Once that determination has been made, you will then have to determine if you want the overall tone of the evening to be uplifting or somber. There again, the Jews have years of tradition that answers that question for them. Their years of tradition insure that the evening will be uplifting. Their goal for the evening is to involve their children in a series of steps designed to illustrate their path from slavery to freedom. It’s their hope that the children will go to sleep that evening already looking forward to next year’s Passover.
Christians, on the other hand, have to decide whether they see Yeshua giving His life for His people as a solemn event, or a joyful event. If “joyful” is the answer, they can focus on the redemption obtained by the Messiah’s sacrifice as well as His goal of establishing the Kingdom of God on Earth. They can show that Yeshua’s words that evening were intended to encourage his disciples to continue with the task they’d been given – spreading the word that Messiah had come and that the re-establishment the Kingdom of Israel was now possible. They can teach His words to the children in such a way that they not only see their freedom from bondage, but can also see the goal of His sacrifice – a Torah-based society of joy and peace in the coming Messianic Kingdom.
As a host, determining how you’re going to approach whatever you’ve determined will be the focus of the evening will determine whether the your guests leave in somber or a joyful mood.
The Passover host not only sets the tone of the evening, he must also determine what aspects of the original and subsequent Passovers must be observed. This question must be considered in the light of the Torah as well as a person’s view of Yeshua’s sacrifice. Let me explain.
In reality, our Passover observances are not, nor will they ever be, the same as the very first Passover. There will never again be a time where the God of Israel will tell His people to take the blood of a lamb, paint it on the door of their houses, and instruct them to sit in their homes eating that lamb while anticipating the death of their neighbor’s firstborn child. That was a unique experience that will never happen again. Therefore, we do not really “keep” the Passover, instead we “remember” the Passover. In Hebrew, what we do is called a “zekar” (זֵכֶר – Strong’s 2143) – a “remembrance”. God continually instructs us to “remember” the Passover.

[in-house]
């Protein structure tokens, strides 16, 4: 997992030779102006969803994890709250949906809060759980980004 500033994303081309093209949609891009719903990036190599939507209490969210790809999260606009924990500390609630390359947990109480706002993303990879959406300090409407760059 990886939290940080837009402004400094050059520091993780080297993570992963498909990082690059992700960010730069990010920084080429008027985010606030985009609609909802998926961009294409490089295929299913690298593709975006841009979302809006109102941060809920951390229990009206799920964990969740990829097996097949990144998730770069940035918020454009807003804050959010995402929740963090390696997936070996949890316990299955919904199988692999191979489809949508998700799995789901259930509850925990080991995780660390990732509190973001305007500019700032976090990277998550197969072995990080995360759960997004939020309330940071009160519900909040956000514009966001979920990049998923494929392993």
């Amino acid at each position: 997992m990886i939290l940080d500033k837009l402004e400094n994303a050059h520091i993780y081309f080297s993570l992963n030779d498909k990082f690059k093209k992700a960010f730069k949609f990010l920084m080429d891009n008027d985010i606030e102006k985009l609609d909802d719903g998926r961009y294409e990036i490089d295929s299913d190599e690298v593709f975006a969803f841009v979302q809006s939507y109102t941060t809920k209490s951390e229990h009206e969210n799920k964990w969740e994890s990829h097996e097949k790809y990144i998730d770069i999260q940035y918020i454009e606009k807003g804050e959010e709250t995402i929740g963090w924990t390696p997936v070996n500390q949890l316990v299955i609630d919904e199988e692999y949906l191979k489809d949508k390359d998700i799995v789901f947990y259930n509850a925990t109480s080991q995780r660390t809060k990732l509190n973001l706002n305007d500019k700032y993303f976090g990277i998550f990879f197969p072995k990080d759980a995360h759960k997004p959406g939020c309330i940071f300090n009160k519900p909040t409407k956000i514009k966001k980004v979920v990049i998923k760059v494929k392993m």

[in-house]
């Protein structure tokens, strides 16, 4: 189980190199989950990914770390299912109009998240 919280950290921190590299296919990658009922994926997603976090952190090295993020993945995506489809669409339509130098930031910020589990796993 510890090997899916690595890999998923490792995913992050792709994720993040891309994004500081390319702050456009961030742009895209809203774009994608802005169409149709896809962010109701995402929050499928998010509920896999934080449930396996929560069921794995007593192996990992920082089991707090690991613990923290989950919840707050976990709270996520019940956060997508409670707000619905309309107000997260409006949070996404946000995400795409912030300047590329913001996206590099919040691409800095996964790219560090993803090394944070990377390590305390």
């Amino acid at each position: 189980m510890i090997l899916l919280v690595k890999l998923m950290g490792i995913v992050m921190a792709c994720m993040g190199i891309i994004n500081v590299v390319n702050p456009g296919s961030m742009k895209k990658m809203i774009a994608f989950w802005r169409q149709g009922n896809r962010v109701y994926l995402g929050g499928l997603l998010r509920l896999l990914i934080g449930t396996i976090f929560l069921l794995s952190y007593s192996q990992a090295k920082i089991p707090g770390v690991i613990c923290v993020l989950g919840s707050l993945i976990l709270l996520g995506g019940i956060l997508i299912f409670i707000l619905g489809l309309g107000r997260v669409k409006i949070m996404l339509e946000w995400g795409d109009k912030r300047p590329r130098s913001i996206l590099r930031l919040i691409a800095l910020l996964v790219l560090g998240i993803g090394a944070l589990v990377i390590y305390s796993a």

NKJ Exodus 12:14 'So this day shall be to you a memorial (Heb. zikrown); and you shall keep it as a feast to the LORD throughout your generations. You shall keep it as a feast by an everlasting ordinance.
NKJ Exodus 13:3 And Moses said to the people: "Remember (Heb. zekar) this day in which you went out of Egypt, out of the house of bondage; for by strength of hand the LORD brought you out of this place. No leavened bread shall be eaten.
NKJ Deuteronomy 15:15 "You shall remember (Heb. zeker) that you were a slave in the land of Egypt, and the LORD your God redeemed you; therefore I command you this thing today.
Our Passovers are a memorial of that one event in human history, and like many events that happened to the Israelite people, it pictures a greater event that will happen at a later time. The first Passover actually pointed to two later events – the death and resurrection of the Messiah, and a great return of God’s people to the land of Israel.
NKJ Jeremiah 23:7-8 " Therefore, behold, the days are coming," says the LORD, "that they shall no longer say, 'As the LORD lives who brought up the children of Israel from the land of Egypt, 8 but, 'As the LORD lives who brought up and led the descendants of the house of Israel from the north country and from all the countries where I had driven them.' And they shall dwell in their own land."
Our “zekar” – our memorial of Passover - should remind us that the first Passover - as well as the death and resurrection of the Messiah - took place as a result of God’s power and strength. So too will the next Passover take place. Thus our memorial should be designed to help us remember what happened and should point us toward what will happen.
God did not intend for our observance of Passover to be a re-enactment of the first Passover, yet His instructions for our observance of subsequent Passovers are based on that very first Passover. So let’s note the instructions He gave to the people who actually experienced that very first Passover. From what I’m able to see, God gave Israel seven specific instructions regarding the first Passover event. They were to:
- choose a lamb that could be consumed in one evening by one family or shared between two or more neighboring families (Ex.12:3-5, 21)
- kill the lamb at the door of their house on the afternoon of Nisan 14 (Ex. 12:6, 22)
- spread the lamb’s blood on doorposts and lintel of their house using a handful of hyssop (Ex. 12:7; 22)
- prepare and roast the Lamb being careful not to break any of its bones (Ex. 12:8, 18, 46)
- prepare bitter herbs and unleavened bread to be eaten with the lamb (Ex. 12:8; Num 9:11)
- take the roasted lamb into their house and eat it along with the herbs and unleavened bread, not carrying any of it back outside, but consuming it all in one evening, and if they could not eat it all that evening, they were to burn the remainder in their home that evening (Ex. 12:10, 46; 34:25; Num. 9:12)